We actually have a dedicated neural network that manages this process which is called, The Reticular Activating System (RAS).  The RAS has two main functions; 1) highlighting relevant information in real time, and 2) stimulating pattern recognition to fuel innovative thinking.

In terms of our biology, the RAS monitors our shift between rest and wakefulness. Functionally, as it applies to how we communicate and perform throughout the day, the RAS determines whether we should tune stimuli out or tune them in.

Recognizing how the RAS functions provides an opportunity to improve engagement in the workplace. It can help us determine how we communicate and how often. Should we send someone thirty emails or have a ten minute conversation?

Are people falling asleep in meetings? If they look disengaged or bored, they are tuning you out. That means it’s time to change the content or format of your meeting. When people are engaged, they are attentive and responsive in meetings. They inspired to be more creative in their tasks and find new ways to accomplish their goals.

Reinforcing Engagement

Useful information activates the RAS to pay attention. When new or interesting information is in front of us, we focus. When that moment passes in a meeting, and we are told information that is irrelevant or that we already know, our RAS prompts us to disengage.

The best way to engage employees is to give them something that inspires curiosity. Being told a statement requires no thought on the part of the person to whom information is being conveyed. Being asked a question, though, prompts us to think about the answer.

The more questions we ask others, the more that they feel engaged – and that engagement persists over time as long as the questions remain pertinent. A question becomes part of our subconscious, and as time goes on, we are drawn to information that relates to what we were asked.

Leading Staff to Innovate

People managers can use the Reticular Activating Systems of their employees to engage staff in positive directions for the company. But do people always view the company’s success as their own success? How can you keep your staff focused and have them care about outcomes?

One way is to engage your staff by enrolling them in creating their own personal quarterly objectives that are tied to the quarterly objectives of the team and the company.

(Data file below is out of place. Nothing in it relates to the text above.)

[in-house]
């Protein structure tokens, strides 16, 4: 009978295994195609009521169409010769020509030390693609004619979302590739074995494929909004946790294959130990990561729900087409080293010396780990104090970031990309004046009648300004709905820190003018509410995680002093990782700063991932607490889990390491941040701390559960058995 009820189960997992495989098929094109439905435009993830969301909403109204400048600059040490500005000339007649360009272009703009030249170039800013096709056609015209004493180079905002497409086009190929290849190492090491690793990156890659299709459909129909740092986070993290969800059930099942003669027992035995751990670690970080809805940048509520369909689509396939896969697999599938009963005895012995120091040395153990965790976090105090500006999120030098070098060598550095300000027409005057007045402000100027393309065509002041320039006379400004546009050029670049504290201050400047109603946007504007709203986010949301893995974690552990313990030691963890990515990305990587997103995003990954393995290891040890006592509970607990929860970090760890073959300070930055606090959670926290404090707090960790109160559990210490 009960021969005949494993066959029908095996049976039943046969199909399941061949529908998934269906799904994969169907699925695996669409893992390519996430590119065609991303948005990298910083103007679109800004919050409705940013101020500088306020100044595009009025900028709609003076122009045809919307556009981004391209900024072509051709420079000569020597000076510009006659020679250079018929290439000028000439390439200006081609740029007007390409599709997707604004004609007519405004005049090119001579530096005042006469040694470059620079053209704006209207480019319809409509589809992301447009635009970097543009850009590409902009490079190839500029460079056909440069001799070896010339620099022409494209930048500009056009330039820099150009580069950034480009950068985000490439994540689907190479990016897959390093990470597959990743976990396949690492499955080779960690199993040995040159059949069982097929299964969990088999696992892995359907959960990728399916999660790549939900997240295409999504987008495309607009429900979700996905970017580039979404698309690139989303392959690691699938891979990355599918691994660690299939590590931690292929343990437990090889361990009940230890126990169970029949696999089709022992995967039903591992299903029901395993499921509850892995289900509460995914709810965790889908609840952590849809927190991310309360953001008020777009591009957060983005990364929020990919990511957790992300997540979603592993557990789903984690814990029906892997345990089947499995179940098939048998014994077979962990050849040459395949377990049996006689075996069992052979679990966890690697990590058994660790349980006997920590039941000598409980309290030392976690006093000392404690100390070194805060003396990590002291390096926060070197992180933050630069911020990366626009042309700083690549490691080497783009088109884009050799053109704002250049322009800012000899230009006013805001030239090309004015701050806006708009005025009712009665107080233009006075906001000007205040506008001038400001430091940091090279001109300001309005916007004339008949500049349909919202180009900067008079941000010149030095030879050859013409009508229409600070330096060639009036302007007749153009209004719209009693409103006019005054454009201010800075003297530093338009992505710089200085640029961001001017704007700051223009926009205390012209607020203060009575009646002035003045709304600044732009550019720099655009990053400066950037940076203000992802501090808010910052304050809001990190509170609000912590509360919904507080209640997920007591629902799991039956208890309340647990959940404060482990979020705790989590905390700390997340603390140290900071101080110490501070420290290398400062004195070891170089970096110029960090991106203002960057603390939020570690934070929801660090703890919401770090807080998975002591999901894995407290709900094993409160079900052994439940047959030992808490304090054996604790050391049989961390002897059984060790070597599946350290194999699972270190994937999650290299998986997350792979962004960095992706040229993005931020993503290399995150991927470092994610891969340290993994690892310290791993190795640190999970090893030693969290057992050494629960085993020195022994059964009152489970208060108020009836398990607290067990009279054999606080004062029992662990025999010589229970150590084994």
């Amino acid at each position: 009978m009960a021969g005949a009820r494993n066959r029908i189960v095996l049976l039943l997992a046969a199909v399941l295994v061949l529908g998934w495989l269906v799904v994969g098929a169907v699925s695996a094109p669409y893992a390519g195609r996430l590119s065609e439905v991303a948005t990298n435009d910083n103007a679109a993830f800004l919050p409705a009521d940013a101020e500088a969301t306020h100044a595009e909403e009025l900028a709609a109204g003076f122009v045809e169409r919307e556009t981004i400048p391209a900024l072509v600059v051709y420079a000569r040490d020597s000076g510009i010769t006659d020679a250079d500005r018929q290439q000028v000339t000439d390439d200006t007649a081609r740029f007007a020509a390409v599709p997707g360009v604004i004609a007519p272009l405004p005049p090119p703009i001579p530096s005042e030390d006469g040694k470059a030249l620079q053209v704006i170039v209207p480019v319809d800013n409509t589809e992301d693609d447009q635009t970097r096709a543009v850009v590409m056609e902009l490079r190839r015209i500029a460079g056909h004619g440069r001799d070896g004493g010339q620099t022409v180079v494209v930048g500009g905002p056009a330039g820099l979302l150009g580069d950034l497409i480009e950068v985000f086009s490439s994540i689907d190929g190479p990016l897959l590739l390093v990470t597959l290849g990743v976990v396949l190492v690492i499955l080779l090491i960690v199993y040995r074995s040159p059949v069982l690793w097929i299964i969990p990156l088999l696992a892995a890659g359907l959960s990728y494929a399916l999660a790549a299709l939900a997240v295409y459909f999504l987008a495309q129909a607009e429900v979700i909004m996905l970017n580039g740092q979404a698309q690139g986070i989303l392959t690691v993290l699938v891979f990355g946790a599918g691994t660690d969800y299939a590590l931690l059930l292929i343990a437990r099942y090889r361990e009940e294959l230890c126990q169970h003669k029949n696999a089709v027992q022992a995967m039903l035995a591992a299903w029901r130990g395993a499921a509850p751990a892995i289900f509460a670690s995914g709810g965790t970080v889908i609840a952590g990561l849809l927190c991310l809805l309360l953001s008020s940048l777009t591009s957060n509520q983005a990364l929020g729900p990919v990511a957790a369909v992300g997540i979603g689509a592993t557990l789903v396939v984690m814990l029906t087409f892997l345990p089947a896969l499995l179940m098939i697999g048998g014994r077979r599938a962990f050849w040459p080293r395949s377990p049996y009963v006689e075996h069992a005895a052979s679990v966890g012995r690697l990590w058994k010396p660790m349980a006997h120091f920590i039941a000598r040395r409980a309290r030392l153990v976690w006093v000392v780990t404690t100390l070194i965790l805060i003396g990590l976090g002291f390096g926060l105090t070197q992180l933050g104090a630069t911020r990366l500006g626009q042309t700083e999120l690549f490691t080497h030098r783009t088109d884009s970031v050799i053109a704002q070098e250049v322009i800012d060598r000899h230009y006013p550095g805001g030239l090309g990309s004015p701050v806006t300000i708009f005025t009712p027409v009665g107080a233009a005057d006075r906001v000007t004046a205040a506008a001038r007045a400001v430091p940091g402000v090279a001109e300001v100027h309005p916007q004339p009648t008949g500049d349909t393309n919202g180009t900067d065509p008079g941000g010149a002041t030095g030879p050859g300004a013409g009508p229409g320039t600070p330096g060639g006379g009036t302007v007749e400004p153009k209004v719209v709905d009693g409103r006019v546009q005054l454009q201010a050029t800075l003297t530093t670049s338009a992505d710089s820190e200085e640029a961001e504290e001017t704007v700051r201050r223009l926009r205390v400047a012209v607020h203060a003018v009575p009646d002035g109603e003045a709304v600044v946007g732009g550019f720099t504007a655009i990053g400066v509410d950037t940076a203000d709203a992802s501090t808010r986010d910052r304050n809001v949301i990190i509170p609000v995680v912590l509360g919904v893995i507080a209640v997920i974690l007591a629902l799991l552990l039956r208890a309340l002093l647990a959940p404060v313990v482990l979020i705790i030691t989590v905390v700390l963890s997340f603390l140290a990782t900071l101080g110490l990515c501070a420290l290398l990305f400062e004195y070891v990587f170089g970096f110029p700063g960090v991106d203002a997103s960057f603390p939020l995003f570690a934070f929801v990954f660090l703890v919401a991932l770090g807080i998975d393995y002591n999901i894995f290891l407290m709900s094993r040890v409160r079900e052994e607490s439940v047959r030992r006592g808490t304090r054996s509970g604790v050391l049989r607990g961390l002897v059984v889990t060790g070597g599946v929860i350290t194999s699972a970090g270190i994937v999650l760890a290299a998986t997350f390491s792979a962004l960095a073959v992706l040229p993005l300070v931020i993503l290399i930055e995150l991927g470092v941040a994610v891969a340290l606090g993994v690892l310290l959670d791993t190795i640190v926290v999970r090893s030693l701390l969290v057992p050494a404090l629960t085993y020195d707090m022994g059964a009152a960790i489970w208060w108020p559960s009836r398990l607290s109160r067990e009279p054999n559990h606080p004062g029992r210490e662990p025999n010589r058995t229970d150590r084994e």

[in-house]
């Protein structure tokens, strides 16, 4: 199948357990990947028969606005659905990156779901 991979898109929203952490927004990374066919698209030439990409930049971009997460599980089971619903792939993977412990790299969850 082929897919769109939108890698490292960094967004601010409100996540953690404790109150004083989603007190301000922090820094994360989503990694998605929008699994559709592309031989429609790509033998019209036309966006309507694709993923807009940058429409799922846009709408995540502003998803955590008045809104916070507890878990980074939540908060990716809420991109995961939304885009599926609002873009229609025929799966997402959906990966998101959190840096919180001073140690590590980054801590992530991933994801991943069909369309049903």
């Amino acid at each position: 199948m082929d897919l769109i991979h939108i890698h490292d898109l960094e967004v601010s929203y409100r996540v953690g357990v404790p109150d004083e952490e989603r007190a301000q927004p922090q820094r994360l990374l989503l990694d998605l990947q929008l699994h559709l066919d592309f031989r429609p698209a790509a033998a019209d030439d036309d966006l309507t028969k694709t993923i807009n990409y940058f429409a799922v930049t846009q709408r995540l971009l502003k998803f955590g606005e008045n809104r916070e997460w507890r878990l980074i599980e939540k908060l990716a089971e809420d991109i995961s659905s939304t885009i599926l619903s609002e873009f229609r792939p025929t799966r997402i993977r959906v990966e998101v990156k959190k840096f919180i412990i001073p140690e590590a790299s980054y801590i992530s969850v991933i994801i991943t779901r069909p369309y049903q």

Another way to engage your staff is to move them away from a focus on individual success and towards a focus on success for the team. You can ask them what can be done to improve a situation and encourage them to crowdsource ideas from the rest of the staff. People who are challenged and curious and who are working towards a collective goal are more likely to innovate, instead of just passively doing their jobs.

Finally, let them know that their ideas have value through consistent recognition and reward.

Companies can provide personal incentives (a bonus or recognition of a job well done) to motivate individual participation. Employees learn that contributing to the company’s success will produce personal success for them as well.

Low employee engagement continues to baffle Human Resource professionals, middle managers, and company leaders the world over. But the solution is really not that complicated. Pay attention to employees and notice when they tune out and when they tune in. Then ask questions to keep them curious and challenge them so that their natural propensity towards innovation remains activated.

This blog is a guest post by David Mizne, Content Strategist of 15five

Seven Critical Crowdsourcing and Open Innovation Mistakes to Avoid

Don’t get frustrated with your crowdsourcing campaign.

Crowdsourcing and open innovation are great ideas. But like any great ideas, great results need smart execution. Too many ideas fall into a crowdsourcing gap, so here are the problems to avoid.

Unfocused Strategy

By far the biggest problem is people have an idea and decide, vaguely, to throw crowdsourcing at the problem. But throwing an idea at the wall to see what sticks isn’t going to work. You need a clear, detailed strategy before you start any crowdsourcing campaign. If you’re planning to expand your ideas, write a very clear outline of how you expect to progress, just like any other project.

Unclear Goals

Another surprising problem many crowdsourcing campaigns have is that they aren’t entirely sure how they want to use crowdsourcing. Crowdsourcing will be tough if your crowd doesn’t understand why you need them. If you don’t have clear goals, your campaign will stall before it even starts. Set realistic goals; know exactly what you want, what your definition of success for the campaign is, and what you’ll do once the campaign has been wrapped.

Choosing Crowdsourcing Instead Of Open Innovation

Crowdsourcing and open innovation are two very different things. Crowdsourcing is a public, open idea pulling from the entire world, or at least the part of the world from which you can gain attention. Open innovation is a more limited process that draws from your company. Using the right type will help make your campaign successful and it will also generally make the campaign smoother. So look closely at how you’ll implement it.

Choosing The Wrong Crowd